Really interesting content from a Sports Illustrated Special Report on concussions in football... which brought to mind for me some other solid writing on the topic.
The lead story was "Concussions: the hits that are changing football" by Peter King and it covered both the impact on life that football-related head trauma can cause as well as the tipping point of sorts brought about by the weekend in football Oct 16-17. Starting with Rutgers player Eric LeGrand getting paralyzed while making a hit and then continuing to a Sunday in the NFL featuring multiple violent head shots and associated injuries... the weekend brought about action from the NFL commissioners office to try to make the game safer. King details this is his story as well as looks at the reaction of players who see the league as going too far in policing physical contact.
It was a solid piece and then followed by several other related stories from the same report. The two that stood out to me related to not the violent concussion-causing hits that the NFL was attempting to curb, but rather less sensational, but perhaps more disturbing idea of kids suffering damage playing youth sports (football in these pieces, but really could be any sport involving contact and potential head trauma).
In "The Damage Done", David Epstein wrote of how simply repeated head contact (such as any high school lineman has) can impact brain functioning and the Farrell Evans piece "Early Warning" has mention of cognitive baseline testing in kids so that any trauma suffered can be diagnosed through comparative post injury testing.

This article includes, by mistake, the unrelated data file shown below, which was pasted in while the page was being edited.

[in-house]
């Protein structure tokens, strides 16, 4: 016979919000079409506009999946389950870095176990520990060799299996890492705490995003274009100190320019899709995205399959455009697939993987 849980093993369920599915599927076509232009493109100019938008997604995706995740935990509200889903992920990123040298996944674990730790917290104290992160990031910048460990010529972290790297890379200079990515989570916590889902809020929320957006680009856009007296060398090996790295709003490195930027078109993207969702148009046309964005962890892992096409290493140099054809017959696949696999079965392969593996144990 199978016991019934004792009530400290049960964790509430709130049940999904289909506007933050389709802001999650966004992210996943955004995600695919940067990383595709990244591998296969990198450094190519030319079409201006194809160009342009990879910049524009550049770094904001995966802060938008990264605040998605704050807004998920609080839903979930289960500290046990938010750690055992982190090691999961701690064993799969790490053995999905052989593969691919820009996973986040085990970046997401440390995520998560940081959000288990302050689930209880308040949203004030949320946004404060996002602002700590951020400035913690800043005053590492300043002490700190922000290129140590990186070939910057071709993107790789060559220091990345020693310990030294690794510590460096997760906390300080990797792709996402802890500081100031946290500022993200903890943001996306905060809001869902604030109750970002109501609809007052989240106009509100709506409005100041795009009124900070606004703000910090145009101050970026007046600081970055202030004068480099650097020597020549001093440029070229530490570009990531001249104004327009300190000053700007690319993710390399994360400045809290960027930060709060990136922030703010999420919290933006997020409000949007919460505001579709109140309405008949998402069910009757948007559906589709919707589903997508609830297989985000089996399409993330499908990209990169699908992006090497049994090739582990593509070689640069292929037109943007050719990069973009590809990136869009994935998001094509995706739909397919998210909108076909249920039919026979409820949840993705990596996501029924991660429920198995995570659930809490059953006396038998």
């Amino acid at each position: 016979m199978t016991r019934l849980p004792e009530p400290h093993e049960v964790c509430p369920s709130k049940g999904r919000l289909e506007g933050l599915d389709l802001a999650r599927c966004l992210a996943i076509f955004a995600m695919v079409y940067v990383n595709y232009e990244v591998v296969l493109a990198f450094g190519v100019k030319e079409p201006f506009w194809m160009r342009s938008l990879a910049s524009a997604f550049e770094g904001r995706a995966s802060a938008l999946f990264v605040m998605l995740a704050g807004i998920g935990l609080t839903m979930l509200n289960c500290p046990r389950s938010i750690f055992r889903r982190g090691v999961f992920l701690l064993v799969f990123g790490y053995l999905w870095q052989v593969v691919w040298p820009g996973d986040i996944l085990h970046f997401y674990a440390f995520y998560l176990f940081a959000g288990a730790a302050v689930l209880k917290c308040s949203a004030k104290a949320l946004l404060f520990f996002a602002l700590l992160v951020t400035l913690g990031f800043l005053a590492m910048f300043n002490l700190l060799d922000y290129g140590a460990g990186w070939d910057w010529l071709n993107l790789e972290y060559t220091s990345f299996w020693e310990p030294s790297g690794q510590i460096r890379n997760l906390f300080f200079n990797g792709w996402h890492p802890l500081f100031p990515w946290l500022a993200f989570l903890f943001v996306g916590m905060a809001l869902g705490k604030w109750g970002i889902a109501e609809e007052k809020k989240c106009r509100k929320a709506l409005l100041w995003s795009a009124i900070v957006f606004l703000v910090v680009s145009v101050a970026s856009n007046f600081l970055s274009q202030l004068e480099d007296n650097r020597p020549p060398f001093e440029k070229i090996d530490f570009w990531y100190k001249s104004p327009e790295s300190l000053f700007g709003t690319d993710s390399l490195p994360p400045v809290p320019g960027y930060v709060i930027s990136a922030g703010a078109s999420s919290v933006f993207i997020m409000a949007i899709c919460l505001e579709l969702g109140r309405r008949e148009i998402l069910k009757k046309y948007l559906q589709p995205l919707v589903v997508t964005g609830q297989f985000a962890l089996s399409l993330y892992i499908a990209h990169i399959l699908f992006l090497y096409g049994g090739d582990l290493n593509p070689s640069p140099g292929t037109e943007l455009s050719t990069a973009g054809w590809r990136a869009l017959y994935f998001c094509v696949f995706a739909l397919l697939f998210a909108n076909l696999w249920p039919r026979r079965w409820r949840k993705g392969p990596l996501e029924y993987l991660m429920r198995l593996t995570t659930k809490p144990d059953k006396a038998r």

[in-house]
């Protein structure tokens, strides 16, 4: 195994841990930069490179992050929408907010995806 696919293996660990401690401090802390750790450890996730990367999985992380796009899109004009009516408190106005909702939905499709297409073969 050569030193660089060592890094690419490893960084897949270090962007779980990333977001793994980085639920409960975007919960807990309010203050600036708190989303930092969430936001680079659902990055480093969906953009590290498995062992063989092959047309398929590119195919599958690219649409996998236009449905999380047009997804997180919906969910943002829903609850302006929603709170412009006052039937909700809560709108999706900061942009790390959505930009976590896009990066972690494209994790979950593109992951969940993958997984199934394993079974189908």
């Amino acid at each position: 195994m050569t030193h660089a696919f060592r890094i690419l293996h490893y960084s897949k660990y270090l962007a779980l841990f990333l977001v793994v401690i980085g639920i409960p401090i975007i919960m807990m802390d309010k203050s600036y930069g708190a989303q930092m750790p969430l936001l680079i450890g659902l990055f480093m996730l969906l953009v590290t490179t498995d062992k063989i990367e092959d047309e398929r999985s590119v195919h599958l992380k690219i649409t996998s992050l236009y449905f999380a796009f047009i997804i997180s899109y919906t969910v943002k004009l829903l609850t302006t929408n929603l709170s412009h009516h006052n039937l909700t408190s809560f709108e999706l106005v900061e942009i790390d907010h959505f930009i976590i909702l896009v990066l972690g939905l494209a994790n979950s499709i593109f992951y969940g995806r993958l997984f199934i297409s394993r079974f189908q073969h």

From this SI report, I thought of other writing on the same two content areas noted above... headshots in the NFL and then in youth football.
From an NFL perspective, there's the Malcolm Gladwell (he of best selling Outliers, The Tipping Point, and Blink) New Yorker piece "Offensive Display: How Different are Football and Dogfighting?". Additionally, I came across the interesting Chris Jones Esquire blog post "The NFL's Meathead Chorus Needs to Grow Up" written a week after the new league rules to reduce violent headshots went into effect.
So... with all this content noted and linked to, it then begs the question of whether the NFL is taking unnecessary steps? Looking at the YouTube video below of one of the Oct 17 hits that caused all the fuss... I'd say they're on the right track.
Going back to the topic of youth football (and all youth sports)... I recall doing this Dec 2009 blog post about San Jose high school football player Matt Blea and his almost dying from a head injury (and not the big hit variety) suffered in a game.
It's a dangerous world, but within that... contact sports and particularly football can be a particularly dangerous activity.
This doesn't mean that kids should live in a bubble, not play sports or not play football, but a combination of eyes open to the danger and consideration of ways to reduce risk... all things highly in order.